This lesson moved from a polychronic to a monochronic pace, where learners had to work on their own. However, with the tasks they were asked to do, further shifts were taking place, namely the emphasis of autonomy and creativity – and collaboration through digital media.

I have already stated how digital technologies in education open more opportunities for students who may not be particularly academically gifted (nor interested in becoming academic.) Using digital literacies is more inclusive for such learners. Cummins, Brown and Sayers (2007) argue that:

“the major problem in promoting an expanded range of literacy competencies for all students resides in the tension between inquiry-based and transmission-based orientations to pedagogy. As discussed in Chapter 2, inquiry-based orientations (both social constructivist and transformative) aim to support students in constructing curriculum-related knowledge, whereas transmission-based orientations focus on enabling students to internalize the content of the curriculum. Transmission orientations to pedagogy pre- dominate in low-income schools as a result of the pressure on teachers to ensure that their students pass the high-stakes tests that dominate the curriculum. Thus, the pedagogical focus in these schools is considerably more narrow than in more affluent schools, and this pedagogical divide extends to the ways in which technology is used in these two school contexts.” (2007:93)

By opening doors and creating bridges for my students, they are being given the opportunity to learn, explore and use digital literacies to their advantage. They are given the opportunity to create and to think critically (i.e. as they read previous contributions to the story, they need to think about how their contribution will aid the unfolding of the plot and construction of the characters).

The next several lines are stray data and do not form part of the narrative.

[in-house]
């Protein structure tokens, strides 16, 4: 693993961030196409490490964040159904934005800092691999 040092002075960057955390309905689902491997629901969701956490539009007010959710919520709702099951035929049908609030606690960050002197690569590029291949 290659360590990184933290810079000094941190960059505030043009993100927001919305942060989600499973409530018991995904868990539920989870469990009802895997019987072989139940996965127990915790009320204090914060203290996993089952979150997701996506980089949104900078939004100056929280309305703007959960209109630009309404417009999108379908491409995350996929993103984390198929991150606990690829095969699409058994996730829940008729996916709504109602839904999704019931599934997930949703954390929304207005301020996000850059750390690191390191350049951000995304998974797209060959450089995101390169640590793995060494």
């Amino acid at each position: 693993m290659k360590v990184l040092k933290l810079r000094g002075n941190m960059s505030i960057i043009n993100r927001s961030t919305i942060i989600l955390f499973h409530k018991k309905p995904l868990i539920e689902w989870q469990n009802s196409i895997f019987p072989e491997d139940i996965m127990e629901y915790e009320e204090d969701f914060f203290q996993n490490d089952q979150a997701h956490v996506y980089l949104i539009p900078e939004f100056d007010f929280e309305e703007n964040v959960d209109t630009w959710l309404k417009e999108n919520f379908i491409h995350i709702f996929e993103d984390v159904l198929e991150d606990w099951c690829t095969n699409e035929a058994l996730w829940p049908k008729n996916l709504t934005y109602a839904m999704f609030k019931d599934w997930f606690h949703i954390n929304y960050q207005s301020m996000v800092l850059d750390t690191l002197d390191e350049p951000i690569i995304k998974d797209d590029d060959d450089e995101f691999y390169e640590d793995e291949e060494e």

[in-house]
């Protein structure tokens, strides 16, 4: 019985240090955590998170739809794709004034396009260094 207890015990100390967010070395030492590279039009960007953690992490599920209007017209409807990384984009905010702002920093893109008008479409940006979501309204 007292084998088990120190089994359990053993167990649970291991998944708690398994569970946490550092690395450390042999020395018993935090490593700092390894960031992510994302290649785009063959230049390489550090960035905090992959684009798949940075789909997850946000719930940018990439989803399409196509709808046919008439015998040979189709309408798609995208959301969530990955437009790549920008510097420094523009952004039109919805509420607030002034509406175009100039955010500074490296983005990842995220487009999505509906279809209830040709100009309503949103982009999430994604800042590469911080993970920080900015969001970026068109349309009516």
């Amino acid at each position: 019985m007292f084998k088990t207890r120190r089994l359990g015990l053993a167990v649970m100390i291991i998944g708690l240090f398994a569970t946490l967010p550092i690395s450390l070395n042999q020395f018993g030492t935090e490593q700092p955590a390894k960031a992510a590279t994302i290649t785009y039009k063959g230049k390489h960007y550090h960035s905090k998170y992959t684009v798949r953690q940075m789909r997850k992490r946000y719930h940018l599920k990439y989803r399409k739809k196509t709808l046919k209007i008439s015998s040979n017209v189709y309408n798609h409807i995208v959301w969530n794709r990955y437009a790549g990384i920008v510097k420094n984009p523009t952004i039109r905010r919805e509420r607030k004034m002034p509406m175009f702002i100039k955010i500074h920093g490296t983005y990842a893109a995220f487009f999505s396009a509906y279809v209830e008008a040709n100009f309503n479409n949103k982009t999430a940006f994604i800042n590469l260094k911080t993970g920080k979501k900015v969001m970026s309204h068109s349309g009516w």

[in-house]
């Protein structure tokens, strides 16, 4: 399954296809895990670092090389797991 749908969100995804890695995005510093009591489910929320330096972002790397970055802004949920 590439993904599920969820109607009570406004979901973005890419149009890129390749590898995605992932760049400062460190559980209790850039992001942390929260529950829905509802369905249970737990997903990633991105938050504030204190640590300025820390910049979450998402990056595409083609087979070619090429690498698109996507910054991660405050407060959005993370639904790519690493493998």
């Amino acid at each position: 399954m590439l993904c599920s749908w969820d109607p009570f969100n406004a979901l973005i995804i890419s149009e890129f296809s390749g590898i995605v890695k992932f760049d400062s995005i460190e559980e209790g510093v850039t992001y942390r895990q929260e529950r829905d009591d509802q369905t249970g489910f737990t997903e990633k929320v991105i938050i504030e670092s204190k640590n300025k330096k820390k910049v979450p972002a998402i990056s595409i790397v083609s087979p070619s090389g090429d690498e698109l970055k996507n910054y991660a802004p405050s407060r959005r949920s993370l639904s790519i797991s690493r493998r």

Rorabaugh points out how:

“In his article “A Seismic Shift in Epistemology” (2008), Chris Dede draws a distinction between classical perceptions of knowledge and the approach to knowledge underpinning Web 2.0 activity. Our culture is shifting, Dede argues, not just from valuing the opinions of experts to the participatory culture of YouTube or Facebook, but from understanding knowledge as fixed and linear to a concentration on how knowledge is socially constructed. Dede writes that “the contrasts between Classical knowledge and Web 2.0 knowledge are continua rather than dichotomies . . . Still, an emerging shift to new types and ways of ‘knowing’ is apparent and has important implications for learning and education.””

Indeed there are shifts. Morever, there are challenges for those involved and participating in these shifts. One of the challenges within education is the assessment factor, particularly in regard to qualitatitive assessment and digital learning.

Miyazoe and Anderson (2010), in their study on the simultaneous implementation of a forum, blog and wiki in an EFL blended learning setting, state that:

“One of the difficulties that has yet to be addressed concerns assessment issues in collaborative learning, namely how we evaluate the process and the final products of collaborative work such as wiki productions. (…) to evaluate collaborative artifacts, at least three elements should be considered: 1) achievement as a group process in contrast to work of other groups; 2) the individual’s share in the group’s achievement; and 3) achievement of the individual before and after the group work.”

Collaborative work has often been a problematic area for teachers to assess. Nevertheless, it is something that language teachers often must do as there is individual work, pair work and group work in their classes. By using a digital platform such as Edmodo, the teacher has clear access to who contributes, how much is contributed and the quality of the contribution – in this particular case, both in terms of language use and story building.

In regard to the first and and third issues raised, the process has not yet ended and students will still have thresholds to cross.

A world of words, a womb of challenges and shifts in tormoil, will soon unfold.

References:

Cummins, J., Brown, K., Sayers, D. (2007) Literacy, Technology, and Diversity 

Miyazoe, T, Anderson, T. (2010) Learning Outcomes and Students’ Perceptions of Online Writing: Simultaneous implementation of a forum, blog, and a wiki in an EFL blended learning setting, System, Volume 38, Issue 2, June 2010, Pages 185–199

Rorabaugh, P. (2012)  Digital Culture and Shifting Epistemology

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One thought on “A Womb of Words

  1. Pingback: La Sonata | Dreaming Weaving Learning